In the simple yet immortal words of Madonna, ‘Bette Davis, we love you.’ After all, the First Lady of Film is, alongside Judy Garland, one of the first major gay icons in Hollywood. With camp one-liners, a rapier wit and, most significantly, unparalleled screen presence, Bette Davis is the archetype for powerful leading ladies. Never has Davis been more radiant and mesmerising, however, than in her turn as Margo Channing in Joseph L. Mankiewicz’s drama All About Eve.
In October, the film celebrated its 70th anniversary, and it somehow feels just as astute today as it did in 1950. This month’s entry has a higher pedigree than our usual choices – it won six Academy Awards, including Best Picture – but it is a veritable camp classic that served as the perfect vehicle for Davis to showcase everything she could do. We present this month’s inductee into The (Not) Gay Movie Club, All About Eve.
In some ways, the film and its legacy are, ironically, all about Davis herself. The film is so synonymous with her persona, more so even than Whatever Happened to Baby Jane, that it is hard to disassociate the actor from the role.
Davis plays Margo Channing, an iconic Broadway actress concerned about the effect turning 40 will have on her career. Channing stars in a play, ironically titled Aged in Wood, and is visited backstage by a big fan, aspiring actress Eve Harrington (Anne Baxter). Eve has followed Margo’s career for years and has travelled around the country to see her perform; upon divulging her life story, Eve is hired as Margo’s assistant. She then manipulates her way into Margo’s life, and works her way up the ladder to become the understudy to Channing’s most recent part.
By the end, Eve is one of Broadway’s most prominent stars and has an illustrious career in Hollywood ahead of her (much to the chagrin of Margo and the small gang of victims Eve has left in her wake). She, in turn, has gained her own adoring ingénue fan – who has managed to make her way into her apartment and fallen asleep.
The girl manages to work her way into Eve’s life, offering to help Eve pack for Hollywood, and so the cycle continues. With intrigue, deception, and a level of narcissism you can’t believe, All About Eve is a high-camp cautionary tale about the pitfalls of ambition, and a closer look at the transient, ruthless nature of fame. However, while one might assume Davis, in her camp majesty, is the queer icon of the piece, it has historically (and fairly offensively) been suggested that it is actually Eve whose mercenary ambition and desire to emulate Margo creates the queer subtext of the film.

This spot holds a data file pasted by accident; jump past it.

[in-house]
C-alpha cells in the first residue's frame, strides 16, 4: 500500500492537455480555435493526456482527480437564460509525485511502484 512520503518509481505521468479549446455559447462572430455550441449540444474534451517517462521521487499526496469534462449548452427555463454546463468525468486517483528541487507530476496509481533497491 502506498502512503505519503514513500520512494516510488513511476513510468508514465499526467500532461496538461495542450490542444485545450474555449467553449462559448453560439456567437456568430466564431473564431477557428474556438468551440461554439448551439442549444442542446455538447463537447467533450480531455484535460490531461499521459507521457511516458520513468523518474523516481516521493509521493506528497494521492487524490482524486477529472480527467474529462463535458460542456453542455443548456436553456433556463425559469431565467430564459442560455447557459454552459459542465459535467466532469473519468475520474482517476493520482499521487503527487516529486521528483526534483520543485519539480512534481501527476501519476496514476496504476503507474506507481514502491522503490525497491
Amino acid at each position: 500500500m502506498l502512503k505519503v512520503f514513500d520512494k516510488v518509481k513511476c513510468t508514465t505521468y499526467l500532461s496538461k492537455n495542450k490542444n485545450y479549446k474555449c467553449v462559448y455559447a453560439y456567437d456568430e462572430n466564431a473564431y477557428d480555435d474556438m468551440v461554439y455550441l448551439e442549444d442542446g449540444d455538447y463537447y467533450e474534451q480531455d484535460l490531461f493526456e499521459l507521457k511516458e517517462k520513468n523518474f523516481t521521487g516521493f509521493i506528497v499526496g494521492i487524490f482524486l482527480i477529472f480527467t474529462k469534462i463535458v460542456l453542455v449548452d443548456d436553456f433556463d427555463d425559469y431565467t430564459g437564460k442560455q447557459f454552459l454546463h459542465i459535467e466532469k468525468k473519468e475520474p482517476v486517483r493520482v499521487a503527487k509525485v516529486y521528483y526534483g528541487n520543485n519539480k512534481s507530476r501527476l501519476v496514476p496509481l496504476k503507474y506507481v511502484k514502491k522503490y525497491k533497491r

Let’s remember when this film was released: 1950, amid the Hays Code era of conservatism in cinema discussed in our October issue, when concepts like sex, homosexuality and anything considered socially dangerous were prohibited from appearing in films.
With that in mind, cynics have leaned into All About Eve’s queer subtext and the character of Eve Harrington specifically. There are examples of queer coding at various points of the film, some more subtle than others. At one point, Margo says, ‘Eve would take my clothes off… tuck me in, wouldn’t you Eve?’ to which she replies, ‘If you’d like.’ You don’t need a masters in queer theory to crack that code. And it’s possible that her interference in not one but two heterosexual marriages could be read as a parable on the stereotypical threat of homosexuality.
However, in 20:21 vision, Davis’ mutual affection for gay audiences has solidified the film’s camp credentials through her bravura performance alone: it’s overstated, abrasive and withering. Perhaps appreciating this facet of the film is more productive than investing too heavily in outdated Sapphic interpretations.
The film is beautifully crafted, not least in its costuming, which earned studio legends Edith Head and Charles LeMaire one of their many Academy Awards for Best Costume Design. Davis has never looked more divine in the black dress for which she will forever be associated, as she utters the line, ‘Fasten your seatbelts. It’s going to be a bumpy night.’ at Margo’s party. Similarly, Eve’s growing assertiveness and ruthlessness is reflected in her clothing, and as the story progresses we see her don more typically masculine attire such as trench coats and fedoras.
Meanwhile, Mankiewicz’ script is flawless: acerbic and compelling, it is reminiscent of the script for Sunset Boulevard, a film coincidentally released the same year and which also presents a complex actress in what is considered to be the ‘twilight’ years of her career. And while the cast is excellent, we’re really rooting for Davis, the anchor of the film. She is magnetic and frankly so much fun to watch.
The title ‘a cinema classic’ feels overused, but All About Eve is close to perfect. We see Bette Davis lean into the persona she had cultivated as an abrasive, sharp-tongued diva, and 70 years later it remains a flawless, mesmerising performance. Over the top? Absolutely. But the film’s exploration of women in showbiz and the complexity of friendship feels relevant today.
Ultimately, All About Eve feels like an indulgence to watch, and that is why it has earned its place in our imaginary vault of cherished classics. Bask in Davis’ performance, the costumes, and the gleefully camp dialogue, and maybe keep an eye on that new intern who just started in your office…
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